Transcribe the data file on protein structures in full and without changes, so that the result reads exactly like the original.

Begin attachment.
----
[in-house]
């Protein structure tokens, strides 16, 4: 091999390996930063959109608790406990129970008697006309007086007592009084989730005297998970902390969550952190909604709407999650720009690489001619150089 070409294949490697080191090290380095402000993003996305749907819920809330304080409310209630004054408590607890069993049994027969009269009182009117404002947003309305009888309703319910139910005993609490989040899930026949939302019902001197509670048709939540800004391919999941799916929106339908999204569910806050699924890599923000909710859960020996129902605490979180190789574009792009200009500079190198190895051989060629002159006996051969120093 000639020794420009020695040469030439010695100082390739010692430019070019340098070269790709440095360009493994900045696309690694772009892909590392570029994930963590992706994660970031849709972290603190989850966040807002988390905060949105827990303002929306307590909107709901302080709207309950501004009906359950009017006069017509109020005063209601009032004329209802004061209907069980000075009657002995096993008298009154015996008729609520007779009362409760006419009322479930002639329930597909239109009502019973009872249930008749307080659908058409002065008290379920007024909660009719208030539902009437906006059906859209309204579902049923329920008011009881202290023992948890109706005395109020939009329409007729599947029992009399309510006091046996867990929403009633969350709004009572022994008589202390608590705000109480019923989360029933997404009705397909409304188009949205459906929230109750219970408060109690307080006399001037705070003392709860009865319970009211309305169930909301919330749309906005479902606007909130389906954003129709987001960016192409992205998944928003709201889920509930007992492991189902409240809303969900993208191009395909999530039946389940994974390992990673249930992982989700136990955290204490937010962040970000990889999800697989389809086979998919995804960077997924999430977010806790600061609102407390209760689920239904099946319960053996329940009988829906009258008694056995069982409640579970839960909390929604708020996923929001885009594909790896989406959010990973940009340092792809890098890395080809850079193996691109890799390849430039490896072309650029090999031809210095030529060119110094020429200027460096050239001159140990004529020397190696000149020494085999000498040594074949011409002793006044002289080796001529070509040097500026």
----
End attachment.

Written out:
[in-house]
């Protein structure tokens, strides 16, 4: 091999390996930063959109608790406990129970008697006309007086007592009084989730005297998970902390969550952190909604709407999650720009690489001619150089 070409294949490697080191090290380095402000993003996305749907819920809330304080409310209630004054408590607890069993049994027969009269009182009117404002947003309305009888309703319910139910005993609490989040899930026949939302019902001197509670048709939540800004391919999941799916929106339908999204569910806050699924890599923000909710859960020996129902605490979180190789574009792009200009500079190198190895051989060629002159006996051969120093 000639020794420009020695040469030439010695100082390739010692430019070019340098070269790709440095360009493994900045696309690694772009892909590392570029994930963590992706994660970031849709972290603190989850966040807002988390905060949105827990303002929306307590909107709901302080709207309950501004009906359950009017006069017509109020005063209601009032004329209802004061209907069980000075009657002995096993008298009154015996008729609520007779009362409760006419009322479930002639329930597909239109009502019973009872249930008749307080659908058409002065008290379920007024909660009719208030539902009437906006059906859209309204579902049923329920008011009881202290023992948890109706005395109020939009329409007729599947029992009399309510006091046996867990929403009633969350709004009572022994008589202390608590705000109480019923989360029933997404009705397909409304188009949205459906929230109750219970408060109690307080006399001037705070003392709860009865319970009211309305169930909301919330749309906005479902606007909130389906954003129709987001960016192409992205998944928003709201889920509930007992492991189902409240809303969900993208191009395909999530039946389940994974390992990673249930992982989700136990955290204490937010962040970000990889999800697989389809086979998919995804960077997924999430977010806790600061609102407390209760689920239904099946319960053996329940009988829906009258008694056995069982409640579970839960909390929604708020996923929001885009594909790896989406959010990973940009340092792809890098890395080809850079193996691109890799390849430039490896072309650029090999031809210095030529060119110094020429200027460096050239001159140990004529020397190696000149020494085999000498040594074949011409002793006044002289080796001529070509040097500026």